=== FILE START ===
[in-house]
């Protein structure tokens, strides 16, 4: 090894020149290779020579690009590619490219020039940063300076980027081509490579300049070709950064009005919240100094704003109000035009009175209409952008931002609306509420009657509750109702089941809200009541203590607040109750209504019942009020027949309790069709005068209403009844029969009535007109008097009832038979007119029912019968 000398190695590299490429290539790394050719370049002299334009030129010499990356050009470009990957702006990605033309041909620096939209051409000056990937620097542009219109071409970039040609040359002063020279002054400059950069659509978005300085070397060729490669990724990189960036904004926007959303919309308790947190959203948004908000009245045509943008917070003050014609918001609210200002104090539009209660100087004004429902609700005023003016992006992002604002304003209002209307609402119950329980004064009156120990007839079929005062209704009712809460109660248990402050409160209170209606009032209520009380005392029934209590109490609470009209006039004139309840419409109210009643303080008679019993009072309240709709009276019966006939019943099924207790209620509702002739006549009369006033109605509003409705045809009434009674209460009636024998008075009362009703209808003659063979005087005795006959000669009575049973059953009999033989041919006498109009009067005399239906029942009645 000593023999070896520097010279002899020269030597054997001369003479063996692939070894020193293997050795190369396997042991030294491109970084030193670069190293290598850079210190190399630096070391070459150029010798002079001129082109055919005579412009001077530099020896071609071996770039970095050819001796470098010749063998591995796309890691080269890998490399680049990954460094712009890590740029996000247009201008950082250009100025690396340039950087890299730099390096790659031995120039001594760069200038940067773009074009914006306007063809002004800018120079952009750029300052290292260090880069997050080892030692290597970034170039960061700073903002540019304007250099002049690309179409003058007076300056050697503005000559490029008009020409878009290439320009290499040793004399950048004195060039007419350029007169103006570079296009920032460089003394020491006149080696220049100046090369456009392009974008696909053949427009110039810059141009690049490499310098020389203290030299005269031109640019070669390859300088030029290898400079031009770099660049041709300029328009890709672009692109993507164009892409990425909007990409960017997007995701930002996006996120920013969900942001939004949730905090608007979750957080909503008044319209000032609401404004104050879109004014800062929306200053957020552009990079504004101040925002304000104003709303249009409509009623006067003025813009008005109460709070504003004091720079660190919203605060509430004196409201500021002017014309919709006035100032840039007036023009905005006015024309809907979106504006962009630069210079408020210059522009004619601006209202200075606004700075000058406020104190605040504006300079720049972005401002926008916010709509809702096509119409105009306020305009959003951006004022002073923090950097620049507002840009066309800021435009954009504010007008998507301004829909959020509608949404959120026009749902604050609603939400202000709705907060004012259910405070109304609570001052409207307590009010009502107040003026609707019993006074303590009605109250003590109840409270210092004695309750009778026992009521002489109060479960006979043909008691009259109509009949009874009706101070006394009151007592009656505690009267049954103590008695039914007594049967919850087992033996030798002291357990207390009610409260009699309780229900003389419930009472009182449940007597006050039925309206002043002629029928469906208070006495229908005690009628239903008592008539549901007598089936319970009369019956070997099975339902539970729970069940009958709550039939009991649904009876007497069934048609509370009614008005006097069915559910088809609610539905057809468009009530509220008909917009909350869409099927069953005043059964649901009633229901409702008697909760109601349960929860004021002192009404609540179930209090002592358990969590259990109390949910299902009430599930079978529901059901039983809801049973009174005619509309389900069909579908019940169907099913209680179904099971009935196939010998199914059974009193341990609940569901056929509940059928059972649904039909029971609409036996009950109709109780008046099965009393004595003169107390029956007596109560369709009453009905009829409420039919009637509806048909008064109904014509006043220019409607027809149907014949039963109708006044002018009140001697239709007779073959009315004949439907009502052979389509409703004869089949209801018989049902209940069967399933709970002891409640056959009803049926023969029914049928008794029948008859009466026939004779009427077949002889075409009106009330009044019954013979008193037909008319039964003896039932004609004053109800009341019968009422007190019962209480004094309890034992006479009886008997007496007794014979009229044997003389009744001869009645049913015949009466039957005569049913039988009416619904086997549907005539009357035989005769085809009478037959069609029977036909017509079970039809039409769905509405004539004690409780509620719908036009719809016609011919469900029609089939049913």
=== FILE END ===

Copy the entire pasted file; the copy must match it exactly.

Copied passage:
[in-house]
């Protein structure tokens, strides 16, 4: 090894020149290779020579690009590619490219020039940063300076980027081509490579300049070709950064009005919240100094704003109000035009009175209409952008931002609306509420009657509750109702089941809200009541203590607040109750209504019942009020027949309790069709005068209403009844029969009535007109008097009832038979007119029912019968 000398190695590299490429290539790394050719370049002299334009030129010499990356050009470009990957702006990605033309041909620096939209051409000056990937620097542009219109071409970039040609040359002063020279002054400059950069659509978005300085070397060729490669990724990189960036904004926007959303919309308790947190959203948004908000009245045509943008917070003050014609918001609210200002104090539009209660100087004004429902609700005023003016992006992002604002304003209002209307609402119950329980004064009156120990007839079929005062209704009712809460109660248990402050409160209170209606009032209520009380005392029934209590109490609470009209006039004139309840419409109210009643303080008679019993009072309240709709009276019966006939019943099924207790209620509702002739006549009369006033109605509003409705045809009434009674209460009636024998008075009362009703209808003659063979005087005795006959000669009575049973059953009999033989041919006498109009009067005399239906029942009645 000593023999070896520097010279002899020269030597054997001369003479063996692939070894020193293997050795190369396997042991030294491109970084030193670069190293290598850079210190190399630096070391070459150029010798002079001129082109055919005579412009001077530099020896071609071996770039970095050819001796470098010749063998591995796309890691080269890998490399680049990954460094712009890590740029996000247009201008950082250009100025690396340039950087890299730099390096790659031995120039001594760069200038940067773009074009914006306007063809002004800018120079952009750029300052290292260090880069997050080892030692290597970034170039960061700073903002540019304007250099002049690309179409003058007076300056050697503005000559490029008009020409878009290439320009290499040793004399950048004195060039007419350029007169103006570079296009920032460089003394020491006149080696220049100046090369456009392009974008696909053949427009110039810059141009690049490499310098020389203290030299005269031109640019070669390859300088030029290898400079031009770099660049041709300029328009890709672009692109993507164009892409990425909007990409960017997007995701930002996006996120920013969900942001939004949730905090608007979750957080909503008044319209000032609401404004104050879109004014800062929306200053957020552009990079504004101040925002304000104003709303249009409509009623006067003025813009008005109460709070504003004091720079660190919203605060509430004196409201500021002017014309919709006035100032840039007036023009905005006015024309809907979106504006962009630069210079408020210059522009004619601006209202200075606004700075000058406020104190605040504006300079720049972005401002926008916010709509809702096509119409105009306020305009959003951006004022002073923090950097620049507002840009066309800021435009954009504010007008998507301004829909959020509608949404959120026009749902604050609603939400202000709705907060004012259910405070109304609570001052409207307590009010009502107040003026609707019993006074303590009605109250003590109840409270210092004695309750009778026992009521002489109060479960006979043909008691009259109509009949009874009706101070006394009151007592009656505690009267049954103590008695039914007594049967919850087992033996030798002291357990207390009610409260009699309780229900003389419930009472009182449940007597006050039925309206002043002629029928469906208070006495229908005690009628239903008592008539549901007598089936319970009369019956070997099975339902539970729970069940009958709550039939009991649904009876007497069934048609509370009614008005006097069915559910088809609610539905057809468009009530509220008909917009909350869409099927069953005043059964649901009633229901409702008697909760109601349960929860004021002192009404609540179930209090002592358990969590259990109390949910299902009430599930079978529901059901039983809801049973009174005619509309389900069909579908019940169907099913209680179904099971009935196939010998199914059974009193341990609940569901056929509940059928059972649904039909029971609409036996009950109709109780008046099965009393004595003169107390029956007596109560369709009453009905009829409420039919009637509806048909008064109904014509006043220019409607027809149907014949039963109708006044002018009140001697239709007779073959009315004949439907009502052979389509409703004869089949209801018989049902209940069967399933709970002891409640056959009803049926023969029914049928008794029948008859009466026939004779009427077949002889075409009106009330009044019954013979008193037909008319039964003896039932004609004053109800009341019968009422007190019962209480004094309890034992006479009886008997007496007794014979009229044997003389009744001869009645049913015949009466039957005569049913039988009416619904086997549907005539009357035989005769085809009478037959069609029977036909017509079970039809039409769905509405004539004690409780509620719908036009719809016609011919469900029609089939049913």